There are few things that have the power to affect us all as deeply and profoundly as the loss of a loved one.
The first time I heard Hannah McMurtrie’s story I was in a small room in the middle of Taree.
Hannah’s parents sat in front of me, they began pulling out picture frames and a number of possessions that they had obviously taken from Hannah’s bedside table.
They were hoping to show me their daughter as they remembered her – a beautiful and happy girl, full of life. To make sure I knew Hannah was more than just a number in our road toll.
And when I looked at Hannah’s things I couldn’t help but think how they could so easily have come from my own daughter’s bedroom.
Hannah died on a country road, heading home, in her town of Taree in 2013 after her car crashed head on with another. She was 19-years-old.
While I was meeting Hannah’s mum and dad, it quickly became clear we were meeting as fellow parents.Listening to them tell the horrific story of how they had to identify their daughter’s body on a mortuary slab is every parents’ worst nightmare.
Hannah’s story has stayed with me, and as I hear that over 100 people have already died on our roads, I think of Hannah and her parents again.
I think of the 100 families like Hannah’s dealing with the unimaginable loss of a daughter, a son, a mother or a father.
This week is National Road Safety Week, which coincides with the United Nations Global Road Safety Week.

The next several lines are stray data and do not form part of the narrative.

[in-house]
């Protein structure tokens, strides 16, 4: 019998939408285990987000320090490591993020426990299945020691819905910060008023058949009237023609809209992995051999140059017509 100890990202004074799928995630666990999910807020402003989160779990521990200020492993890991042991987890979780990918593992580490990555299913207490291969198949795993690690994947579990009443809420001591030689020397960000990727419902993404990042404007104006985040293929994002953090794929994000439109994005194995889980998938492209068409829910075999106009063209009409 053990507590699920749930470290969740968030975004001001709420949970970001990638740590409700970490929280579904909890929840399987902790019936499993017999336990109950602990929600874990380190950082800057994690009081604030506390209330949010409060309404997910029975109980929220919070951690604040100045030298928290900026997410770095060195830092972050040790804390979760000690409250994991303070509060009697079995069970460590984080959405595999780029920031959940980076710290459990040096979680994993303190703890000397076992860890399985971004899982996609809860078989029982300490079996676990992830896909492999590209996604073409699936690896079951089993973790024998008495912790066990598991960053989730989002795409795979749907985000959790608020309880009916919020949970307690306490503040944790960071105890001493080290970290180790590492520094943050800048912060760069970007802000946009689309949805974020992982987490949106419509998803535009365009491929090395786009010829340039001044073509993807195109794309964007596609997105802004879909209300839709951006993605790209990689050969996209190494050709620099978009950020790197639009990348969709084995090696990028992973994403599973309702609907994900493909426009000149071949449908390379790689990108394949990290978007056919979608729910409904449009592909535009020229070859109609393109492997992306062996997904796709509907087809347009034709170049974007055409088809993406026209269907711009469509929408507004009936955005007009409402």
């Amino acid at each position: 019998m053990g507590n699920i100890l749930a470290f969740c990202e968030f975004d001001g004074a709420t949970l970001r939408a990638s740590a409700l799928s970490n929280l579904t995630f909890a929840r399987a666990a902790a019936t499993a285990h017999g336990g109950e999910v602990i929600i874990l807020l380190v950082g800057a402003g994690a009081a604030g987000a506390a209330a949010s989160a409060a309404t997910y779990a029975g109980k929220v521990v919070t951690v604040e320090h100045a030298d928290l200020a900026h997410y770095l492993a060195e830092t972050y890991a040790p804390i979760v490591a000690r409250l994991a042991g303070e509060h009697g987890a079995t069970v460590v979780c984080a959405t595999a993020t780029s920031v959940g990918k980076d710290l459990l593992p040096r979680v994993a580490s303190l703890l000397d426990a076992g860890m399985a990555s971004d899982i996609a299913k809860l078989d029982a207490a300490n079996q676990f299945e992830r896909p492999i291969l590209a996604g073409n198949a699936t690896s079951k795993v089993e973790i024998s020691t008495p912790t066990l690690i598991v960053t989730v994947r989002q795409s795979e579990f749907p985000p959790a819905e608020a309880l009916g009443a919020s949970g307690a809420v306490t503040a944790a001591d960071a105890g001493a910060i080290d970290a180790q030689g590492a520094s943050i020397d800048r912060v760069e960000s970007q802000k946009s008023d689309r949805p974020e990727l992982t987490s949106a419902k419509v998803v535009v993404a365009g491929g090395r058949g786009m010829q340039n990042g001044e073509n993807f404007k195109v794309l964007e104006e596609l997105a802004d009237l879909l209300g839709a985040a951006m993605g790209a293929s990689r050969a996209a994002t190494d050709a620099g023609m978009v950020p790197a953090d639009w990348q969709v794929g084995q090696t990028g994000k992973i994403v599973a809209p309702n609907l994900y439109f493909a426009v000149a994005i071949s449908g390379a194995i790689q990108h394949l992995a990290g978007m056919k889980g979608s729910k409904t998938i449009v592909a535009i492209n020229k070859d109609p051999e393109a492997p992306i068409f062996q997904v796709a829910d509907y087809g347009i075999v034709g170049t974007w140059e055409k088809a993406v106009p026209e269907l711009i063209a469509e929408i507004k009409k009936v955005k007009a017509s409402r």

It’s a week to remember those who have been killed or seriously injured on roads across the country – A week to stand in solidarity with their loved ones.
As 2017 came to a close, we had lost 392 people on our state’s roads, 12 more than in 2016.
This week is an important time to reflect upon our own behaviour on the road, to think about what is really driving our road toll.
Country people make up a third of our population and represent over two thirds of our road toll.
Our number one killer remains speed and last year 167 lives could have been saved – 43 per cent of our road toll – if people simply slowed down.
Second was fatigue with 75 people died because they were too tired to drive. An astonishing 67 of them, nearly 90 per cent, were on country roads.
And while decades of evidence shows us that seatbelts are lifesavers in a crash, last year 30 people were killed because someone wasn’t wearing one.
It seems obvious to me that we need a cultural shift in our attitudes to road safety and how each of us behave on the road.
Hannah’s story is an important one to remember each time you get behind the wheel.
Driving is a privilege, not a right.